Skip to comments.The New York Times Doesn't Know What Car Culture Is
Posted on 07/01/2013 4:19:46 PM PDT by jjotto
The New York Times ran a piece this weekend with the foreboding title "THE END OF CAR CULTURE" (and people accuse us of clickbait). Here's why you should take that claim with a grain of yellow cake uranium.
What New York Times environmental reporter Elisabeth Rosenthal is getting at is what most people are calling "Peak Car." This is the idea that car ownership and usage has peaked in the United States and is never coming back.
There's ample data to support this theory, although the most recent look at the data suggests that while the recession may have put a permanent peak in per-household ownership, car sales will probably continue to go up in the near-term.
Rosenthal does nod to the recession which, as Karl Henkel pointed out, is probably the single biggest reason why young people aren't buying cars.
But let's grant the premise. Let's say that we've reached the peak number of vehicles we'll have on U.S. roads. Let's say more kids won't get cars and the number of vehicle miles driven each year will drop.
This is not the "End of Car Culture." It's the death of "Commuting Culture," which, I'd argue, is the greatest threat to car culture.
What are the most popular vehicles in the United States? They're not Miatas or Mustangs or sports cars. They're relatively dull commuter vehicles like the Toyota Prius, Toyota Camry, and Ford Fusion or work vehicles like the Ford F-150 and Chevy Silverado (although in many places trucks count as both).
The NYT piece leads with a photo of teenagers hanging out at a drive-thru in 1959. They're not all driving the then contemporary equivalent of a mid-size cruiser (seen in the background), they're all driving stripped down sports cars or older, we assume modified, hot rods.
After the Suburban boom that followed a combination of white flight and the massive investment in the interstage highway system, we changed into a commuter driven culture. People had to own cars and we've been suffering from the environmental, social, and congestion-related consequences ever since.
A highway full of boring econoboxes does not create a car culture, it destroys it. A long commute causes people to hate their vehicles and leads to them buying something that compromises a sportier ride or more power for comfort and fuel efficiency. There might be a "Camry Owners of America" club, but I doubt it has the membership of the Mustang Club of America.
The fewer beige Camrycordusionltimas appliances on the road the better off everyone is.
As a car enthusiast, I believe people should take public transportation when it makes sense. They should not use their cars to get the mail from the end of the street. They should take better care of used cars instead of rushing out to buy something new every few years. They should not work a million miles from where they live thus wasting time and gas sitting in traffic.
While car sales dropping may be bad for automakers, it's not bad for auto lovers. When car ownership becomes more of a choice than a necessity, people will buy cars because they desire them, which will make the cars automakers build more desirable.
Since the recession, cars haven't gotten worse, they've gotten better. They're sportier, more attractive, more powerful and, yes, more fuel efficient all at the same time.
When we empty the roads of commuters, we free them up for the kinds of people who get in a car just for the joy of it.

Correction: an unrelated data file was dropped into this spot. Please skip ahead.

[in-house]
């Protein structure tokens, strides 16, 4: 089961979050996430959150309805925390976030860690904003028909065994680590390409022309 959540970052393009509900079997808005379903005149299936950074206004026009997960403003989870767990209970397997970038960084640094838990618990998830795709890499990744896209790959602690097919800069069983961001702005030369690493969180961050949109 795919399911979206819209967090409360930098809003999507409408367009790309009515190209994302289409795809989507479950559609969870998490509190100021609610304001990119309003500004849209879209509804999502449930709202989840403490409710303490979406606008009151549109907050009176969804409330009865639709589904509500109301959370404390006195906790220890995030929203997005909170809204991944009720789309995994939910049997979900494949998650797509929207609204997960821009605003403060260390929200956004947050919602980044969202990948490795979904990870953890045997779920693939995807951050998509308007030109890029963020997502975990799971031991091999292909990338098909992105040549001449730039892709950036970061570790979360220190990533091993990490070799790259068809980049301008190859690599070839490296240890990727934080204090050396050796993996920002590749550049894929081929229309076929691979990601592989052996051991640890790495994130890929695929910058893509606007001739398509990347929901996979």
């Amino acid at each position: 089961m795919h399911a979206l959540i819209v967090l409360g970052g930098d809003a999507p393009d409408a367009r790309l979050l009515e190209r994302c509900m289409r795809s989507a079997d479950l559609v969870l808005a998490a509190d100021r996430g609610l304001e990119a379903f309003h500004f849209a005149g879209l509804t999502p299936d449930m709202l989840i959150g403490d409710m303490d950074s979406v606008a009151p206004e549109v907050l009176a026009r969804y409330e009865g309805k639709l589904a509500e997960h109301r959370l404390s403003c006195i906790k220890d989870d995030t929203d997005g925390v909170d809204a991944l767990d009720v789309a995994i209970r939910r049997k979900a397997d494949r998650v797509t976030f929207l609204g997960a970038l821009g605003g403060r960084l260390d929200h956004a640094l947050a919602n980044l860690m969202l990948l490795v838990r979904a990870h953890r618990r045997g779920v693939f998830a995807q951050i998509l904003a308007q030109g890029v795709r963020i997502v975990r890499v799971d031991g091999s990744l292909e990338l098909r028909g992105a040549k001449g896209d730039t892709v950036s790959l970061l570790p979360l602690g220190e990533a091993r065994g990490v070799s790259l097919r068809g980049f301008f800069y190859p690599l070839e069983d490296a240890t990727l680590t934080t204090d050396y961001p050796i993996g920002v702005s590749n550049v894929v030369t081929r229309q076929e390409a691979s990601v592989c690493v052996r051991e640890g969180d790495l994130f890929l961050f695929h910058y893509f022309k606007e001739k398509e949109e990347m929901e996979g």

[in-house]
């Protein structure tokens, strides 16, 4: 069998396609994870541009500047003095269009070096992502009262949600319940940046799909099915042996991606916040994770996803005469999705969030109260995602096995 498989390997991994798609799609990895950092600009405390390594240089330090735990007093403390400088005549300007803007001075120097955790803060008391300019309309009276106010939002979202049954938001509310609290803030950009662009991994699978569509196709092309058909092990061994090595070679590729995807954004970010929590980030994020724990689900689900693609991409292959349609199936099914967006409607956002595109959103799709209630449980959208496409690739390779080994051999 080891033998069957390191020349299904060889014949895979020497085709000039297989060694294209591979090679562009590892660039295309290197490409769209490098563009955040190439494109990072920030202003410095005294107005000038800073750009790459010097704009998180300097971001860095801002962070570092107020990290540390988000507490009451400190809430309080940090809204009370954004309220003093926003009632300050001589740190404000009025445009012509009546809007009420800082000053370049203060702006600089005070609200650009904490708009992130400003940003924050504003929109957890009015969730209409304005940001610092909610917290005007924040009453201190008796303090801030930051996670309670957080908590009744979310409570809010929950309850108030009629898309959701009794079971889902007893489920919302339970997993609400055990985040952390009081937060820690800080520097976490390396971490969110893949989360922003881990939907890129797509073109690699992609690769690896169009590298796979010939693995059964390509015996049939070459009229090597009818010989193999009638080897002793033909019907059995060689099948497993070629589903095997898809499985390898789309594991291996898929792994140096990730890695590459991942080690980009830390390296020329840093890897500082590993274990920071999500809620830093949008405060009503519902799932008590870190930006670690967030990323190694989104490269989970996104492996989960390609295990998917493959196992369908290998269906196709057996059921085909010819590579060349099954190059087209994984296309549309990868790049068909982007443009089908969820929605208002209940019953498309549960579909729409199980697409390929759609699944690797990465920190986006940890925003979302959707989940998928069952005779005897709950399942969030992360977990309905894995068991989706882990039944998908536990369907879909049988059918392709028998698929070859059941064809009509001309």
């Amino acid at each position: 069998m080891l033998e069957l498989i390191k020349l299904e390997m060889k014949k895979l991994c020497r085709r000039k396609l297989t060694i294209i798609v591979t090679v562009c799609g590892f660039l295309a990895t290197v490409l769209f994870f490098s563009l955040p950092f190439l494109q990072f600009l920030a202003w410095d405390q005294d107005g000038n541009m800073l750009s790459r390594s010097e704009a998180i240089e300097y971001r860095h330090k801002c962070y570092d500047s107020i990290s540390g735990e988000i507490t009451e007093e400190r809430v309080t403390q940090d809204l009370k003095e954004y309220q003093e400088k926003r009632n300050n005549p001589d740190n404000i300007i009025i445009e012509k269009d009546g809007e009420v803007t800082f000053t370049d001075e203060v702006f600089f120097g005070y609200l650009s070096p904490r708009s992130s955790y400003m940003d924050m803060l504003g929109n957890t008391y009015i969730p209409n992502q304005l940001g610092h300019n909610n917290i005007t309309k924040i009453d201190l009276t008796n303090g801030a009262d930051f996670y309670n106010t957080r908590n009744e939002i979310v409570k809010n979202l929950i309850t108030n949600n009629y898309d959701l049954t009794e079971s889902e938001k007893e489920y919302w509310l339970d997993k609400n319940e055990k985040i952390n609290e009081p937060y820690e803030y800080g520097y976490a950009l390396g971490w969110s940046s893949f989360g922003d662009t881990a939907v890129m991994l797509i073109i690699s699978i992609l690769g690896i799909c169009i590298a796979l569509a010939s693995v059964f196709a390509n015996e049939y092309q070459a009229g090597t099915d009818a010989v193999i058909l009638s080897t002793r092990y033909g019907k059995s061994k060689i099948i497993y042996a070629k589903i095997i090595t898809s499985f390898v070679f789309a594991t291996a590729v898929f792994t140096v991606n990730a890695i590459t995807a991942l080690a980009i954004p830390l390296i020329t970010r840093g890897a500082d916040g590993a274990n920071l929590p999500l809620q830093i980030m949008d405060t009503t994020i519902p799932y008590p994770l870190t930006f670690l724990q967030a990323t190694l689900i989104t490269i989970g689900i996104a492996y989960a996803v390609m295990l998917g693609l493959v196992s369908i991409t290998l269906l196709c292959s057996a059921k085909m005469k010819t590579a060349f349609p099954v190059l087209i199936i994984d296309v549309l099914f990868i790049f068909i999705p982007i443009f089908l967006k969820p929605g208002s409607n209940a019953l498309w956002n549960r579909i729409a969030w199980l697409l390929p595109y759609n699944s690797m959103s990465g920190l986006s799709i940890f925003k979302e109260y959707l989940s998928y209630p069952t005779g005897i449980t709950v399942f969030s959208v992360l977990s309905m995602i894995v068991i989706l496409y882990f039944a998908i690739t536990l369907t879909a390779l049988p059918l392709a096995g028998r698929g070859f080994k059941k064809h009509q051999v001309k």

That won't kill car culture, that'll help save it.
That makes 7 drivable vehicles for me and I'm only one driver.
I hate the Prius. They infest the CA freeways like mosquitoes at a Summer picnic. They’re boring.
How in the world can your realistically expect the NYT to understand car culture?
The only way to get a parking place in NYC is to buy a car that’s in one.
Sorry, old joke. But really, cars are the least of a Manhattanite’s worries.
New Yorkers are jealous of everything they can’t have. And there’s very little they can have.
Price. Of. Gasoline.
Where's one has to pay to park, it's likely a 'rat hell hole.
Plymouth Roadrunner. Pontiac GTO. Oldsmobile 442. Pontiac Firebird. Plymouth Cuda. AMC Javelin. AMC AMX. All gone.
A “Related” story at the link shows the favorite new vehicles in each state. The Pious is indeed the Cali favorite.
Subaru Outback in Washington state. Flyover land mostly picks F150. NE surprisingly goes big for Tacomas.
Since I left the USSA, I have never needed or wanted a car.
Public transportation outside of the US is often as good as one could want. This is especially true in central Europe.
I was wondering if Hardigree wasn’t slipping into ‘Cars Are For Rich People’ mode.
I hate Prius drivers far more than I hate inanimate cars. Prius drivers sneer at everyone else like they’re the new priesthood of environazis but then when my family drives on I-80 what do we see? We see lots and lots of Prius drivers pulled over on the side of the road by Wyoming and Utah state troopers for SPEEDING!!!
Curious, what kind of mileage does a Prius get at 100mph?
(No, I really don’t care)
I just hate the hypocrisy of the people who own those cars to think they’re so much better than everyone else that it gives them a license to speed. Jerks.
Ten times the population density of the US makes a lot of things different.
Yeah, what's up with that? Must be a safety thing. My mid '80s BMW with its low beltline and tall greenhouse really stands out as being from another era, which is one reason I like it.
I’m seriously considering a Land Rover just so I can stick my elbow out with the window down.
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